# What’s new in Swift 2: guard

I have been refraining from writing a “What’s new in Swift 2” post for too long. I need to do it, because I need to really wrap my mind around the new stuff, and there is no better way of doing that than writing about it, but on the other hand, there are plenty of “What’s new” post already.

So, I’ve decided that I’m going to do it, anyway, but one step at a time. And, today it is time for `guard`.

## The problem guard solves.

Let’s assume that we have a function that needs to divide two numbers And for the shake of the example, we want those two numbers to be optionals.

This would be, more or less, the Objective-C way of doing it, just translating the code to Swift.

```func divide(x: Int?, y: Int?) -> Double {
if y == nil || y == 0 {
return 0.0
}

return Double(x!)/Double(y!)
}```

The good thing is we bounce out of the function immediately. The bad thing is well, overall ugliness and force-unwrapping, and kittens dying.

So, if we do it The Swift Way, we could something like this:

```func divide(x: Int?, y: Int?) -> Double {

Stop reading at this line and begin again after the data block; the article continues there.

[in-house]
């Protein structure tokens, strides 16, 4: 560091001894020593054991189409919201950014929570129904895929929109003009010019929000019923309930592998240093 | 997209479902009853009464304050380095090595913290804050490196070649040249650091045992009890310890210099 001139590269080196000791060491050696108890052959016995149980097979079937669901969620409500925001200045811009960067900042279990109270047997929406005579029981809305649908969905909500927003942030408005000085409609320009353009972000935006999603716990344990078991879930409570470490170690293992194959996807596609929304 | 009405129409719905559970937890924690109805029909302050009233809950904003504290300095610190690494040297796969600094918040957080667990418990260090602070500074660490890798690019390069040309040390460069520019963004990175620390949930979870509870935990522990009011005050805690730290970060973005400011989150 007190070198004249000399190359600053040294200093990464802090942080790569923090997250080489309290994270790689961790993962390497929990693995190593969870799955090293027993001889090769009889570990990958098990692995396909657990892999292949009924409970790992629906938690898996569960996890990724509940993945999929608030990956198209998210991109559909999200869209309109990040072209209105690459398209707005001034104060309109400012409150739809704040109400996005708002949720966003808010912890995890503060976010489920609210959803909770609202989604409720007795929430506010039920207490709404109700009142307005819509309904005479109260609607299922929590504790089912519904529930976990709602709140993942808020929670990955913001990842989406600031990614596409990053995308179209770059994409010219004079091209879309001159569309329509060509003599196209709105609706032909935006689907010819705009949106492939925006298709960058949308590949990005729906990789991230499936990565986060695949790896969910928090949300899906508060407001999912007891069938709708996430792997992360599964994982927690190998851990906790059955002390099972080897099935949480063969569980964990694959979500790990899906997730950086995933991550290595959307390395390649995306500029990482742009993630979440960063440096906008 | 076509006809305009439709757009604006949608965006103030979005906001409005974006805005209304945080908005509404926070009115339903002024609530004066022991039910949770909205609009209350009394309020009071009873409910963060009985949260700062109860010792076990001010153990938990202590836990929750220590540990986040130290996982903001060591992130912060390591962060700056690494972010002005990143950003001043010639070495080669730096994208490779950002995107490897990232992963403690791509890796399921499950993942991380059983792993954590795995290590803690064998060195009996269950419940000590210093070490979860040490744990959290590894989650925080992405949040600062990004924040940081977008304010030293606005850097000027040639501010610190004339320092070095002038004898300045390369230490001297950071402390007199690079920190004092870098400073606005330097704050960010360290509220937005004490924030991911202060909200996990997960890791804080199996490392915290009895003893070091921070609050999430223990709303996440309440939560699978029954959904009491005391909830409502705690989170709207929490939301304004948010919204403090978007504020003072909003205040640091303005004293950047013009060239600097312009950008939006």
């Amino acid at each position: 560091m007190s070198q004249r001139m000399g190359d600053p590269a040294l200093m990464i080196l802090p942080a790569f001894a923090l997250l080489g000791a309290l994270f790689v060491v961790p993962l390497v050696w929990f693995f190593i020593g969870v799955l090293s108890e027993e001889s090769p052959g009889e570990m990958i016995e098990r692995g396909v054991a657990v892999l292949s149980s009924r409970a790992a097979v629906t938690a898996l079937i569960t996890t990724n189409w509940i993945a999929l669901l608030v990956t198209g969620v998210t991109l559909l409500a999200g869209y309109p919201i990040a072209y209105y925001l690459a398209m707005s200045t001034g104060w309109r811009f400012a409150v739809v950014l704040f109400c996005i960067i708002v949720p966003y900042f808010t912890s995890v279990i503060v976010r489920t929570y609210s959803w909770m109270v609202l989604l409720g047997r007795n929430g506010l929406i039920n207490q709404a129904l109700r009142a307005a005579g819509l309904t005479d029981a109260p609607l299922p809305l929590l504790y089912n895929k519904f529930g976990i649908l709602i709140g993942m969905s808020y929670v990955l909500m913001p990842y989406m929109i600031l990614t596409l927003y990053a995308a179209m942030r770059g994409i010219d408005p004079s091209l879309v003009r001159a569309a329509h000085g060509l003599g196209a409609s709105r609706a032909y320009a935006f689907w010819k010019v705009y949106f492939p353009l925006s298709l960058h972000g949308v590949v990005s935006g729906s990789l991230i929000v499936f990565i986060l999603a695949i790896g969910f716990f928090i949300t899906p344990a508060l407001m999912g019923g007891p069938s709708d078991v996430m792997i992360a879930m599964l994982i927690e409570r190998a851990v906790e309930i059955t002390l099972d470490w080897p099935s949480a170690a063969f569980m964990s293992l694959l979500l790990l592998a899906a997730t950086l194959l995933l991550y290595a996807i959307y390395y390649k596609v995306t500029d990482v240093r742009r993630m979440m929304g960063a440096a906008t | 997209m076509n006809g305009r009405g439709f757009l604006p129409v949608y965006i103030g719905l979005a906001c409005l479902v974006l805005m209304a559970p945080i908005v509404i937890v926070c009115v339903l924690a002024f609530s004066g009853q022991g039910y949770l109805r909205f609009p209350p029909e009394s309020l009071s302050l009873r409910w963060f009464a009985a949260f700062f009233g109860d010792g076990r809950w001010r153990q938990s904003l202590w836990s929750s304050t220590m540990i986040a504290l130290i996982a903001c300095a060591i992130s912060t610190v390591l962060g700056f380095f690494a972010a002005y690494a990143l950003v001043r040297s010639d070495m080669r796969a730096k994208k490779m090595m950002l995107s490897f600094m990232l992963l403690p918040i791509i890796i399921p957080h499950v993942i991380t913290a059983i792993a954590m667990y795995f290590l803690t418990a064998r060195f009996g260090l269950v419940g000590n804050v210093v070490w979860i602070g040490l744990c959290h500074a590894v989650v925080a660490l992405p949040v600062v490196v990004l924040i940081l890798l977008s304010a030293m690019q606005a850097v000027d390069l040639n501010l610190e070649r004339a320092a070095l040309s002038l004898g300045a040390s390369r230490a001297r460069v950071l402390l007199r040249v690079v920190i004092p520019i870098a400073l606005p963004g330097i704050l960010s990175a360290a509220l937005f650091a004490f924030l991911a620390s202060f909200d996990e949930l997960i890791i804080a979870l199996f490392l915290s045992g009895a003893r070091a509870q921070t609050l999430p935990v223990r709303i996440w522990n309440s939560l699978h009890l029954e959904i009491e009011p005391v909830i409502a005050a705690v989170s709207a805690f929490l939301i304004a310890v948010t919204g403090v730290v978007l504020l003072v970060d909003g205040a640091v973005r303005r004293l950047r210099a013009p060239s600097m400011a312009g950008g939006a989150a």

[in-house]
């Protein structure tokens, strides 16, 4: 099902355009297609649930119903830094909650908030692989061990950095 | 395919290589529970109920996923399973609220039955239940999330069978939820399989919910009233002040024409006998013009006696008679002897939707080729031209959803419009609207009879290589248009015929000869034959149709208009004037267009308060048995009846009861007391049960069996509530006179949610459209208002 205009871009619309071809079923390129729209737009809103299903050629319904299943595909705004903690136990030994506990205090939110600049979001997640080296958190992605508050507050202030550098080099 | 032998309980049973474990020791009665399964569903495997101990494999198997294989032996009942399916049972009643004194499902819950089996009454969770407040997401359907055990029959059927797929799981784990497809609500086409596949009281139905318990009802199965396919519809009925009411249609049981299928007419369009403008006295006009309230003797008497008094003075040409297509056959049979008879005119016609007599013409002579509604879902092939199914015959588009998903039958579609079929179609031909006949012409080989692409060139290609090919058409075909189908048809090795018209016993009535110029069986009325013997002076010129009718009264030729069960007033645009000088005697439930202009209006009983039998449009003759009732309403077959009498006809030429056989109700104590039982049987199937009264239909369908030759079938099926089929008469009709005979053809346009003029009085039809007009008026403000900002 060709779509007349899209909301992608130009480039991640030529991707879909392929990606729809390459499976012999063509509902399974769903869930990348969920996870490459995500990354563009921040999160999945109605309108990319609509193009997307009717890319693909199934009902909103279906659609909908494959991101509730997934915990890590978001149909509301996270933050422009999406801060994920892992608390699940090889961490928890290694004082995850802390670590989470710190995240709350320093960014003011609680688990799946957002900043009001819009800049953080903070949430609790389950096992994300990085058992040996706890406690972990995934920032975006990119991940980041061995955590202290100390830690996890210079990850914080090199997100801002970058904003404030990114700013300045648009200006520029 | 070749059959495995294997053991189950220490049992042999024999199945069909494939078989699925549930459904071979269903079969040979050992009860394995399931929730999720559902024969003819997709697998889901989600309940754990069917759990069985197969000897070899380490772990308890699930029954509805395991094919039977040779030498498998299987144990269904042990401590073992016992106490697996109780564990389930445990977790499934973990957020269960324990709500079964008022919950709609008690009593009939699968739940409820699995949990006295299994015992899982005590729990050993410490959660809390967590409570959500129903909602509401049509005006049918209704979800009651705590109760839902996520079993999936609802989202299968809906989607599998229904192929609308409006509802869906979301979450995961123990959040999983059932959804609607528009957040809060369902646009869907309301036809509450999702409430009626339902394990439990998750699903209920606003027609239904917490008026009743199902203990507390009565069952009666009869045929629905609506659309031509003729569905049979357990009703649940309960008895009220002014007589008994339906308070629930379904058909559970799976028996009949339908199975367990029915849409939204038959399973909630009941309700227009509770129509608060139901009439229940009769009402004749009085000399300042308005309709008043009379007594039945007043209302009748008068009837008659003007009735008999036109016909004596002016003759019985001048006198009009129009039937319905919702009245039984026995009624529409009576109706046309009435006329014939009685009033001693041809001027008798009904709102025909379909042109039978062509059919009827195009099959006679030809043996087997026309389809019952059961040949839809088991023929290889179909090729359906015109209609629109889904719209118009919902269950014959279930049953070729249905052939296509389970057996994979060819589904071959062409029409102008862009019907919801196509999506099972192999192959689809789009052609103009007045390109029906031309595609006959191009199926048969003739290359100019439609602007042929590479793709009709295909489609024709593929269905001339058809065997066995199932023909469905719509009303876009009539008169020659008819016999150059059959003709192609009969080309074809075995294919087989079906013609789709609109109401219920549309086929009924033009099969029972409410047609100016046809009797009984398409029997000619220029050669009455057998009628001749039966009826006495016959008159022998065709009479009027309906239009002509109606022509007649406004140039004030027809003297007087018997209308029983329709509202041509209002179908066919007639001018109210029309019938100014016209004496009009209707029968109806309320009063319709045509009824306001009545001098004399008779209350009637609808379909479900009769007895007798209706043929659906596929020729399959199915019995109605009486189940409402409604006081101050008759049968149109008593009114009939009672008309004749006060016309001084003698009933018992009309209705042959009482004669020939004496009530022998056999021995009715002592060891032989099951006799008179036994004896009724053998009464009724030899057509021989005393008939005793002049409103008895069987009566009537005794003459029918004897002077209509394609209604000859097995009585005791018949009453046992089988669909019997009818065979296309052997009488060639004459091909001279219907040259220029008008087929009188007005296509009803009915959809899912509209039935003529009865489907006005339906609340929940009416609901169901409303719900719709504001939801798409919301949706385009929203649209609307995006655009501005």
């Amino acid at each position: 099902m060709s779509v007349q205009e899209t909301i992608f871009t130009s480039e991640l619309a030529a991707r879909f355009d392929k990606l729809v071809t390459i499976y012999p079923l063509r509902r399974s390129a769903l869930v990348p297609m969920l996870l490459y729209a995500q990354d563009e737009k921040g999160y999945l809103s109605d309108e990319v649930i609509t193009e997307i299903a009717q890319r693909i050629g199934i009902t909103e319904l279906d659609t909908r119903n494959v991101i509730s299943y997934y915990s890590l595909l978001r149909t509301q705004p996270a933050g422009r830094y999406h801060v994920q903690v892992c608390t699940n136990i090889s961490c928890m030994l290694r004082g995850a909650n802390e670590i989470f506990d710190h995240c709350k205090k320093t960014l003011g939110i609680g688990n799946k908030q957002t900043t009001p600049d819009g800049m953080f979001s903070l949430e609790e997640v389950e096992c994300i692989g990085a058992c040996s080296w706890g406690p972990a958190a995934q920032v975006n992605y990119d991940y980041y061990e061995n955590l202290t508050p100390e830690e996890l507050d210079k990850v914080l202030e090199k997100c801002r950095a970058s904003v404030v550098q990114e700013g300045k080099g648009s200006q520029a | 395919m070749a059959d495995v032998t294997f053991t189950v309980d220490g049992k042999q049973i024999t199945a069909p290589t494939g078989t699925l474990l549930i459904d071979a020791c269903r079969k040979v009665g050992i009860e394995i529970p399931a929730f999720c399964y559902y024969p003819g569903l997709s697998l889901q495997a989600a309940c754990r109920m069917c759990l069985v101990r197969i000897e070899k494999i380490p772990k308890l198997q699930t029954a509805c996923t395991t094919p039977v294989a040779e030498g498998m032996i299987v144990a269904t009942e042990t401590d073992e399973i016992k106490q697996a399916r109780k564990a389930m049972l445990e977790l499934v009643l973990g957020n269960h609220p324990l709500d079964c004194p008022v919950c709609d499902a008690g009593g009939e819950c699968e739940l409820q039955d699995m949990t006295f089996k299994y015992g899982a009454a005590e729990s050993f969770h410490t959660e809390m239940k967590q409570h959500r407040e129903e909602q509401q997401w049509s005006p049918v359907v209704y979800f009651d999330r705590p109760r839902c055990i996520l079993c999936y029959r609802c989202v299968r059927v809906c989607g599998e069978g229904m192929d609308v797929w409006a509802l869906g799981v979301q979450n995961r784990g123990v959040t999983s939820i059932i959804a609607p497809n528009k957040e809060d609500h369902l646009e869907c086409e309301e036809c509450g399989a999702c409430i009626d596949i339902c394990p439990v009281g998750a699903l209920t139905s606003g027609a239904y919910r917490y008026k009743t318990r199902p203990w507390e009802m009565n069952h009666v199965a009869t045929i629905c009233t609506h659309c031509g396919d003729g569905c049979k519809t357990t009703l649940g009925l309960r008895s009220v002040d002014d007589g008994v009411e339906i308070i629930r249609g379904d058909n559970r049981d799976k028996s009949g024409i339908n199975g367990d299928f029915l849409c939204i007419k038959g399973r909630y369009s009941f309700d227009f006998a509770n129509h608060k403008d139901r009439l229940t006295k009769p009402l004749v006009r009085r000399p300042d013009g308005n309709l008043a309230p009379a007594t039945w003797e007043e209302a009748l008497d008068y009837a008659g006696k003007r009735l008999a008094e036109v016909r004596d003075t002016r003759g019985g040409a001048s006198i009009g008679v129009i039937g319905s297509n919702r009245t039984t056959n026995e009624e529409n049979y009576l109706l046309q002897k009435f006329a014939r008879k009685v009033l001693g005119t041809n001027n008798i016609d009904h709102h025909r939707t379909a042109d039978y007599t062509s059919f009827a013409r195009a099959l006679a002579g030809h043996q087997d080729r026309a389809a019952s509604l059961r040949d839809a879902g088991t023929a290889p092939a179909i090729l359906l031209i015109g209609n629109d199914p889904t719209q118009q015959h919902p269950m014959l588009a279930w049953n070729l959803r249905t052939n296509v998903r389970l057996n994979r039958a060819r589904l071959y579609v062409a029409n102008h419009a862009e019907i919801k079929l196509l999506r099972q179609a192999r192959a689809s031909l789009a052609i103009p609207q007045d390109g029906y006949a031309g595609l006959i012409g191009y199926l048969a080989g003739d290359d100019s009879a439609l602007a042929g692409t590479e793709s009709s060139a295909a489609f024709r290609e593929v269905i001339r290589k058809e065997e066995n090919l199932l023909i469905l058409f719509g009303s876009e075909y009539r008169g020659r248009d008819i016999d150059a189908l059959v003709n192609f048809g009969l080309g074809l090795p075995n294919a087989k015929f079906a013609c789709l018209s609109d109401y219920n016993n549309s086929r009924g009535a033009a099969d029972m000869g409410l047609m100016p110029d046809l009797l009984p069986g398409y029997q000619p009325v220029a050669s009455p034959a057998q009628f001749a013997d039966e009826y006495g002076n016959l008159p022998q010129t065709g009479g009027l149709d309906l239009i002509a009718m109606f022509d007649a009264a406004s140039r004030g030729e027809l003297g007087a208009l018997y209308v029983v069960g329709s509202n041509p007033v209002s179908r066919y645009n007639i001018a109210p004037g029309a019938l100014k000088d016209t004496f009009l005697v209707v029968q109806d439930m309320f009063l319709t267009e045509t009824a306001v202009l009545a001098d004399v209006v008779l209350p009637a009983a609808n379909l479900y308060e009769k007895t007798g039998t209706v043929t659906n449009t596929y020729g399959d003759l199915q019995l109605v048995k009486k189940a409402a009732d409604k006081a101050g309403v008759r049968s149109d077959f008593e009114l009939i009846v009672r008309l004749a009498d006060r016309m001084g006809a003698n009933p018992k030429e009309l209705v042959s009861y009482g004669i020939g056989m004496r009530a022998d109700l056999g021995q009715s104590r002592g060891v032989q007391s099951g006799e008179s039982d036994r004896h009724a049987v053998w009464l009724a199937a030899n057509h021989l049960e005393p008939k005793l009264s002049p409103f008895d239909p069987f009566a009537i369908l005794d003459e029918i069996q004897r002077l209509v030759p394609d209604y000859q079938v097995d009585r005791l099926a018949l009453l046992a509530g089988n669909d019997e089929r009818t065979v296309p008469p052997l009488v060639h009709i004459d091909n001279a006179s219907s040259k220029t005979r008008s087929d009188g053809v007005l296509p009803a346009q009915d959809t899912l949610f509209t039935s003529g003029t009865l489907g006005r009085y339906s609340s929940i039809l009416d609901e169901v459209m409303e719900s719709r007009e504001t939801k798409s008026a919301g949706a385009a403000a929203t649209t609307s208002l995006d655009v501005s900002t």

if let x = x, y = y where y != 0 {
// Things went as expected
return Double(x)/Double(y)
}

// Things went wrong
return 0.0
}```

It gets better, but still, the function looks, at least to me, a little bit upside down. We don’t bounce out of it immediately, we first check the happy path, and go through it, if possible. And in doing so, readability drops.

We could refactor that function, to have only one return point. In a way, the code would look neater, but we are not bouncing early, which was kind of the point of the whole thing.

```func divide(x: Int?, y: Int?) -> Double {
var returnVal = 0.0

if let x = x, y = y where y != 0 {
returnVal = Double(x)/Double(y)
}

return returnVal
}```

## The way guard solves it.

So, here comes `guard` to the rescue. Basically, `guard` statements only run if the conditions are not met, which is precisely what we want here:

```func divide(x: Int?, y: Int?) -> Double {

guard let x = x, y = y where y != 0 else {
return 0.0
}

return Double(x)/Double(y)
}```

## Final words.

I guess there is not much more to add at this point. `guard` makes the code neater and more legible.

In my book, that makes it a keeper.